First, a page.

Rape and Race in the Canadian Press: Reproducing the Moral Order
Department of Communication Studies, Concordia University, Loyola Campus, Canada
- Corresponding Author:
- Yasmin Jiwani
Department of Communication Studies
Concordia University, Loyola Campus, Canada
E -mail: [email protected]
Received date: April 5, 2014; Accepted date: July 15, 2014; Published date: July 22, 2014
Citation: Jiwani Y (2014) Rape and Race in the Canadian Press: Reproducing the Moral Order. Arts Social Sci J S1-009 doi:10.4172/2151-6200.S1-009
Copyright: © 2014 Jiwani Y. This is an open-access article distributed under the terms of the Creative Commons Attribution License, which permits unrestricted use, distribution, and reproduction in any medium, provided the original author and source are credited.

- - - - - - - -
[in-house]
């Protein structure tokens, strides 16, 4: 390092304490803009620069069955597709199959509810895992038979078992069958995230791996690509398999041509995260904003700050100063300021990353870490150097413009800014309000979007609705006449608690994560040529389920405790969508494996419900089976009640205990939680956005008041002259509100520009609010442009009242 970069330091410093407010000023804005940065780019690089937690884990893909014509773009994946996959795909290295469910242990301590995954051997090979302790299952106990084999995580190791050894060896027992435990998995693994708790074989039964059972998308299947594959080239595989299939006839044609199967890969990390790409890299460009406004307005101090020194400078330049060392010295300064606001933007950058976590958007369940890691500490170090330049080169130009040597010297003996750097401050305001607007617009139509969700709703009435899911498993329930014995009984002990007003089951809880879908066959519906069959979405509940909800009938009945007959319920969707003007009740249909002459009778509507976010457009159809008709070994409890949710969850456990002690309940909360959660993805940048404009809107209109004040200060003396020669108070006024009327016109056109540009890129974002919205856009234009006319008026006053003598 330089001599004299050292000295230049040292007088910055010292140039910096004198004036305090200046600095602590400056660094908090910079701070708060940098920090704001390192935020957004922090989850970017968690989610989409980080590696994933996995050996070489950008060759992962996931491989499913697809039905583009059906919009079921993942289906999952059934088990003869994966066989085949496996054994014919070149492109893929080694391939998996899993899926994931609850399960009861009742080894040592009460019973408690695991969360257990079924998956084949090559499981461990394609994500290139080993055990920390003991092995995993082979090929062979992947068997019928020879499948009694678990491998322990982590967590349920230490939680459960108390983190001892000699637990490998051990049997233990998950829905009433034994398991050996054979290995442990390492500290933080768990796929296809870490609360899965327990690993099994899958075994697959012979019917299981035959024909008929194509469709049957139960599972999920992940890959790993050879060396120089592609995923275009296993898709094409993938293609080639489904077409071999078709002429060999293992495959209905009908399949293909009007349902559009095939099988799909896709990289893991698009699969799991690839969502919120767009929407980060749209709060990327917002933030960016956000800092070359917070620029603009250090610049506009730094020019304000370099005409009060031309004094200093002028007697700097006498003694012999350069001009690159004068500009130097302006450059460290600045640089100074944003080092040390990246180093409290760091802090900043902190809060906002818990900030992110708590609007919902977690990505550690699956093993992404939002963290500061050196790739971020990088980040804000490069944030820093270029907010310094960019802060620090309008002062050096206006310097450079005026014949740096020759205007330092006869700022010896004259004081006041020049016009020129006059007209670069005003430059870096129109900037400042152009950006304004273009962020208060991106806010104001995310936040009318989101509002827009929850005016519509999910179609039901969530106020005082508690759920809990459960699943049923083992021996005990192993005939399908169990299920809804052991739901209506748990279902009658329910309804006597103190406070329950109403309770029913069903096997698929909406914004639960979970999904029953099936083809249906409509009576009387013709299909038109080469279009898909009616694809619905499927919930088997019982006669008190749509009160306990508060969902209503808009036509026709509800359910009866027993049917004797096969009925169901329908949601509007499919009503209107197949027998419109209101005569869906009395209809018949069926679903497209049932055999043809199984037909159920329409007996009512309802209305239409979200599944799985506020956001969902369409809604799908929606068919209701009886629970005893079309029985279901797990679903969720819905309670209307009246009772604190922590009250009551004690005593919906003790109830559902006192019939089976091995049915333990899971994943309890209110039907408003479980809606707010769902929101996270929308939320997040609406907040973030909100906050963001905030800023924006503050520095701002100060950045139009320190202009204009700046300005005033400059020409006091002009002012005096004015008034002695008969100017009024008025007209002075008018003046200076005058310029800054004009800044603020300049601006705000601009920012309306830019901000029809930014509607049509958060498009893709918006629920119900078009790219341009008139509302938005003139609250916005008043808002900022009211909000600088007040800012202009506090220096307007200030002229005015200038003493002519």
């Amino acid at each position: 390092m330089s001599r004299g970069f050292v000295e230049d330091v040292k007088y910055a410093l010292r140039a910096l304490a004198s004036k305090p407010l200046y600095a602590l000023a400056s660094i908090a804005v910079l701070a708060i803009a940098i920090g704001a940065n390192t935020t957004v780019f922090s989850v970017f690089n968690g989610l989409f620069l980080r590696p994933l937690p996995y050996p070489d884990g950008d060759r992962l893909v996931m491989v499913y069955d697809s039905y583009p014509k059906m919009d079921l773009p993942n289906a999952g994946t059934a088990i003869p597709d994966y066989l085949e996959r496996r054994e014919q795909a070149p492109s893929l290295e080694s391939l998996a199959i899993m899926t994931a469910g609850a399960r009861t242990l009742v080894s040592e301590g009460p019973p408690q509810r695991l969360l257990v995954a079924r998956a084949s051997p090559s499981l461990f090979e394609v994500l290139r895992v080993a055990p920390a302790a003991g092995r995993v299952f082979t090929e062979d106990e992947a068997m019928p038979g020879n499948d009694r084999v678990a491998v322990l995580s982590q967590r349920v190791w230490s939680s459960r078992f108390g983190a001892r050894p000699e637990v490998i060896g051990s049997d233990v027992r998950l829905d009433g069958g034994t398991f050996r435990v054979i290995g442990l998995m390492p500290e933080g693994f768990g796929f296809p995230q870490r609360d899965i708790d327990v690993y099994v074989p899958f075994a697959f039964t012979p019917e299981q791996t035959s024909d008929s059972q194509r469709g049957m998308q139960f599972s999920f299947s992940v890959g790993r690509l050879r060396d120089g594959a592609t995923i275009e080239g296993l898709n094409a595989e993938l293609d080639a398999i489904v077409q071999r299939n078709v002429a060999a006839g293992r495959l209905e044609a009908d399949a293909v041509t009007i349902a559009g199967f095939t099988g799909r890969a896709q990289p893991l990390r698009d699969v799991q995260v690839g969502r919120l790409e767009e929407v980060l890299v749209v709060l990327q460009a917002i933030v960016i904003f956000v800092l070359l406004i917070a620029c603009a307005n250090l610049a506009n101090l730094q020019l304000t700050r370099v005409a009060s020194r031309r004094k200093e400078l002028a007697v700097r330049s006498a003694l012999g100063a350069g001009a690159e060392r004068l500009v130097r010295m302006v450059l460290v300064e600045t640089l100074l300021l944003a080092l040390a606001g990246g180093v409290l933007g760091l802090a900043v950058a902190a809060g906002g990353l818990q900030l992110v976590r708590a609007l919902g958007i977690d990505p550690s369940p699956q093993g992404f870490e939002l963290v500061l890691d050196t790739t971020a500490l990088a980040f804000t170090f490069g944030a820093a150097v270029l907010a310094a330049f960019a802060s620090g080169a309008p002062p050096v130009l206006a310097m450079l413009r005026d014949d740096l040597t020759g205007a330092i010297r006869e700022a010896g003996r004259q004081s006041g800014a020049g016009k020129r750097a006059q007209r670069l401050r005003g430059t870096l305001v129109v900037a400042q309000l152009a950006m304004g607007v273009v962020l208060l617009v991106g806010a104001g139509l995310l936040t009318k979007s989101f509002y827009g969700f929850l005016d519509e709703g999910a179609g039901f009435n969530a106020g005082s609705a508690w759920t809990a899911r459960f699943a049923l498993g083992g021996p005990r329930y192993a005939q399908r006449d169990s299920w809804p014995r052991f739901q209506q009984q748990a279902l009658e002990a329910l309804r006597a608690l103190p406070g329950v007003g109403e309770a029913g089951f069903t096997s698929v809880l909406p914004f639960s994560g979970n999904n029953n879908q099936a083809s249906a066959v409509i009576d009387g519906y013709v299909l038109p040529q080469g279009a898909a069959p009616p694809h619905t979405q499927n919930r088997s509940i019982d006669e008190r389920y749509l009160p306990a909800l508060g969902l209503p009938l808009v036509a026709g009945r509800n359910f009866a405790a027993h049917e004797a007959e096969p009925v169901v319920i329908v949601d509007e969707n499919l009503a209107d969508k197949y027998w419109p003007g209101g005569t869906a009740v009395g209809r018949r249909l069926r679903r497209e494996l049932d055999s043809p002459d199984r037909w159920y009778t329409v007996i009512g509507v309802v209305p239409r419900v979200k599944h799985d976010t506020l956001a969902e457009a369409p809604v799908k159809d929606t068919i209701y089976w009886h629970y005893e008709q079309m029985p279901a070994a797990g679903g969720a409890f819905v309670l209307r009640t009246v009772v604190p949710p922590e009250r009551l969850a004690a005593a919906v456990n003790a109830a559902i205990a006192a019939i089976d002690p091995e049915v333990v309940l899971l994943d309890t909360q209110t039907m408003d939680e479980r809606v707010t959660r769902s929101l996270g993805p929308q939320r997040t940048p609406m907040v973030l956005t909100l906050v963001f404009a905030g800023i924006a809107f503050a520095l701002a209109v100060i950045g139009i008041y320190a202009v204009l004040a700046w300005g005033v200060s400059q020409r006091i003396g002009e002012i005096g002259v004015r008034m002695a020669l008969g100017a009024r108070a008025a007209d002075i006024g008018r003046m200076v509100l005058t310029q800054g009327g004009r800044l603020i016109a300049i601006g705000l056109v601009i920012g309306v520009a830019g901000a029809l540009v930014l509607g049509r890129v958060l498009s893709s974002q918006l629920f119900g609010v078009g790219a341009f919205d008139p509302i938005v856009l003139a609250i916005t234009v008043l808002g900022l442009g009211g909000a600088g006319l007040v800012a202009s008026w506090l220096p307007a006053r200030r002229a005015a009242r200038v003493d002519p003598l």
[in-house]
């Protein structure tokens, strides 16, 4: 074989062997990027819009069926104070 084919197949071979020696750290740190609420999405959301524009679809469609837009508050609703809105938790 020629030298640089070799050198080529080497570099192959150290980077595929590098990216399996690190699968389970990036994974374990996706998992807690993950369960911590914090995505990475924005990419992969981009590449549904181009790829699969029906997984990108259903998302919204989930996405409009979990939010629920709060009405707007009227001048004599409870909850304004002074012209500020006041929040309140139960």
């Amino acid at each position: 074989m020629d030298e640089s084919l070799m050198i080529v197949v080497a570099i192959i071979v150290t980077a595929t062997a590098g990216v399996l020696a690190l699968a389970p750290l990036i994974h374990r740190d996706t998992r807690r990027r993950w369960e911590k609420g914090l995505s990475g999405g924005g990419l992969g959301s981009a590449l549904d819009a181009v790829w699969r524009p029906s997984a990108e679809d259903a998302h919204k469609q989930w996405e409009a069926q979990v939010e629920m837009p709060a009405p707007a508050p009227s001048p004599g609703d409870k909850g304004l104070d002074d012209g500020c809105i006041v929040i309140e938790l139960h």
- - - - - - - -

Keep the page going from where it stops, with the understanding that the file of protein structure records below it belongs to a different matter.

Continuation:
This paper traces the interlocking and intersecting frames of race and gender as they appear in stories about sexual assault that were published in The Globe and Mail, a major Canadian daily over a two-year period (2007-2008). I contextualize these frames within the overall patterns of reporting about sex crimes, paying particular attention to the economy of representations within which race and gender are naturalized in specific ways. I argue that the various striations that lie between the two sides of the binary of virgin and vamp are constituted by the intersecting influences of racism, sexism and classism. These layers are premised on taken-for-granted tropes, stereotypes and discursive moves reproducing sexist, racist discourses that re-entrench notions of worthy and unworthy victims. Sexual assault, which has usually been represented in pedestrian ways, acquires an aura of significance as a signal crime only when rendered intelligible through discursive constructions of racialized masculinities.